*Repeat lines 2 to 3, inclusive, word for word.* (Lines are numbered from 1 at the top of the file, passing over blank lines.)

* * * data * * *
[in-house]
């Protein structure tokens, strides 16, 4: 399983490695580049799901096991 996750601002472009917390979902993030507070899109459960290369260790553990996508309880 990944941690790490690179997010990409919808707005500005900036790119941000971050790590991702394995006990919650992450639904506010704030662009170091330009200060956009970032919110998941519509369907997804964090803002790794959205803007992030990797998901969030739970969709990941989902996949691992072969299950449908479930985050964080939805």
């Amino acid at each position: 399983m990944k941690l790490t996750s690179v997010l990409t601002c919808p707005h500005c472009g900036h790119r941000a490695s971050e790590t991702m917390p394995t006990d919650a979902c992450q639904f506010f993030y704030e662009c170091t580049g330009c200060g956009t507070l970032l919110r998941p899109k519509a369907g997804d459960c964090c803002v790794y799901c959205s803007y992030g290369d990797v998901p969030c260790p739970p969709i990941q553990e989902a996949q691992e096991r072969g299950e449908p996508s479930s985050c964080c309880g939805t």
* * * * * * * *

């Protein structure tokens, strides 16, 4: 399983490695580049799901096991 996750601002472009917390979902993030507070899109459960290369260790553990996508309880 990944941690790490690179997010990409919808707005500005900036790119941000971050790590991702394995006990919650992450639904506010704030662009170091330009200060956009970032919110998941519509369907997804964090803002790794959205803007992030990797998901969030739970969709990941989902996949691992072969299950449908479930985050964080939805």
């Amino acid at each position: 399983m990944k941690l790490t996750s690179v997010l990409t601002c919808p707005h500005c472009g900036h790119r941000a490695s971050e790590t991702m917390p394995t006990d919650a979902c992450q639904f506010f993030y704030e662009c170091t580049g330009c200060g956009t507070l970032l919110r998941p899109k519509a369907g997804d459960c964090c803002v790794y799901c959205s803007y992030g290369d990797v998901p969030c260790p739970p969709i990941q553990e989902a996949q691992e096991r072969g299950e449908p996508s479930s985050c964080c309880g939805t």